Romans 8:31-39 NLT What shall we say about such wonderful things as these? If God is for us, who can ever be against us? Since he did not spare even his own Son but gave him up for us all, won’t he also give us everything else? Who dares accuse us whom God has chosen for his own? No one—for God himself has given us right standing with himself. Who then will condemn us? No one—for Christ Jesus died for us and was raised to life for us, and he is sitting in the place of honor at God’s right hand, pleading for us. Can anything ever separate us from Christ’s love? Does it mean he no longer loves us if we have trouble or calamity, or are persecuted, or hungry, or destitute, or in danger, or threatened with death? (As the Scriptures say, “For your sake we are killed every day; we are being slaughtered like sheep.” ) No, despite all these things, overwhelming victory is ours through Christ, who loved us. And I am convinced that nothing can ever separate us from God’s love. Neither death nor life, neither angels nor demons, neither our fears for today nor our worries about tomorrow—not even the powers of hell can separate us from God’s love. No power in the sky above or in the earth below—indeed, nothing in all creation will ever be able to separate us from the love of God that is revealed in Christ Jesus our Lord.
When you wrestle with anxiety and stress especially in situations where you have no control remember all that He went through for you. Remember the agony in the garden of Gethsemane, the humiliation at His trial, the paid of the beatings and finally His crucifixion. It looked as if He had no control over any of this but on the third day He rose from the dead to show that God never lost control. Jesus is the Great Reminder that God loves you.
Things to Remember When Your World Is Turned Upside Down
excerpted from God’s Wisdom and Promises by Jack Countryman
Jesus answered them, “Do you now believe? Indeed the hour is coming, yes, has now come, that you will be scattered, each to his own, and will leave Me alone. And yet I am not alone, because the Father is with Me. These things I have spoken to you, that in Me you may have peace. In the world you will have tribulation; but be of good cheer, I have overcome the world.” — John 16:31-33
My brethren, count it all joy when you fall into various trials, knowing that the testing of your faith produces patience. But let patience have its perfect work, that you may be perfect and complete, lacking nothing. If any of you lacks wisdom, let him ask of God, who gives to all liberally and without reproach, and it will be given to him. — James 1:2-5
Having been justified by faith, we have peace with God through our Lord Jesus Christ, through whom also we have access by faith into this grace in which we stand, and rejoice in hope of the glory of God. And not only that, but we also glory in tribulations, knowing that tribulation produces perseverance; and perseverance, character; and character, hope. Now hope does not disappoint, because the love of God has been poured out in our hearts by the Holy Spirit who was given to us. — Romans 5:1-5
We do not lose heart. Even though our outward man is perishing, yet the inward man is being renewed day by day. For our light affliction, which is but for a moment, is working for us a far more exceeding and eternal weight of glory, while we do not look at the things which are seen, but at the things which are not seen. For the things which are seen are temporary, but the things which are not seen are eternal. — 2 Corinthians 4:16-18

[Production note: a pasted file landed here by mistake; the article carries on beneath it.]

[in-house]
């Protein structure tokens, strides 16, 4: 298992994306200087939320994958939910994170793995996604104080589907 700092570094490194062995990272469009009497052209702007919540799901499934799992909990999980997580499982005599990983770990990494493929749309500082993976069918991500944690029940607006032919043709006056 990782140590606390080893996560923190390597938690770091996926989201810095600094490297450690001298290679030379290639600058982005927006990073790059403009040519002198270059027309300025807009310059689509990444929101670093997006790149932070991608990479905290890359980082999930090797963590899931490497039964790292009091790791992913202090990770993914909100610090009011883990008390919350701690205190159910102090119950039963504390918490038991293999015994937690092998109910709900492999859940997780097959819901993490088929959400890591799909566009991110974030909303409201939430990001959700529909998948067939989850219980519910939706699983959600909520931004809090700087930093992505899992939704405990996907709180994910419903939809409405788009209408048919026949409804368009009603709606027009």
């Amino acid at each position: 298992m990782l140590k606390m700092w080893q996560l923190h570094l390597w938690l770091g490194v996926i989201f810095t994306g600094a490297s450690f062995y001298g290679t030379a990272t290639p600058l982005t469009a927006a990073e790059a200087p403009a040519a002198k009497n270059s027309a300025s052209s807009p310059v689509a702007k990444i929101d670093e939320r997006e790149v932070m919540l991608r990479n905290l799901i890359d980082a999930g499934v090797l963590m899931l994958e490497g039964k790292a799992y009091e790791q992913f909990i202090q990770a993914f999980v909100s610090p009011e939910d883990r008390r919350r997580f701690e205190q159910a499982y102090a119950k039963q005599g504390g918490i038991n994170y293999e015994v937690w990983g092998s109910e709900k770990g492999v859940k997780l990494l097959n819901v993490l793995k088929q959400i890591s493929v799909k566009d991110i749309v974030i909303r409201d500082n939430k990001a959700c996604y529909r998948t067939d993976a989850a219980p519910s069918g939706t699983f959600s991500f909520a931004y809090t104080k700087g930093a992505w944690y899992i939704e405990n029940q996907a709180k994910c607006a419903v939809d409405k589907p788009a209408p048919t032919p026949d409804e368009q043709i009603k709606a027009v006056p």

Let love be without hypocrisy. Abhor what is evil. Cling to what is good. Be kindly affectionate to one another with brotherly love, in honor giving preference to one another; not lagging in diligence, fervent in spirit, serving the Lord; rejoicing in hope, patient in tribulation, continuing steadfastly in prayer. — Romans 12:9-12
In everything give thanks; for this is the will of God in Christ Jesus for you. Do not quench the Spirit. Do not despise prophecies. Test all things; hold fast what is good. Abstain from every form of evil. — 1 Thessalonians 5:18-22
In all these things we are more than conquerors through Him who loved us. For I am persuaded that neither death nor life, nor angels nor principalities nor powers, nor things present nor things to come, nor height nor depth, nor any other created thing, shall be able to separate us from the love of God which is in Christ Jesus our Lord. — Romans 8:37-39
Excerpted with permission from God’s Wisdom and Promises compiled by Jack Countryman, copyright Jack Countryman.
Finally some advice from the prophet Habakkuk
From YouVersion Reading Plan Hope In The Dark by Life.Church Pastor Craig Groeschel.
If we desire our faith to be strengthened, we should not shrink from opportunities where our faith may be tried, and therefore, through trial, be strengthened.
How do you react when life crashes in on you? What are your default responses, the things you run to for comfort, relief, or escape?
Trying to avoid a situation only makes matters worse. We end up even more frustrated, because nothing changes. We may even feel guilty for not being strong enough to deal with whatever thorn has gotten under our skin. Ultimately, we run even farther away from the only one who can truly help us.
Until we’re willing to have that honest conversation with God, we will never know peace. But how?
Habakkuk helps guide us through the valley with three specific actions. First, Habakkuk questioned the apparent injustice of God. Then he decided to stop and listen to God. Next, he took notes. God told Habakkuk, “Write down the revelation and make it plain on tablets so that a herald may run with it”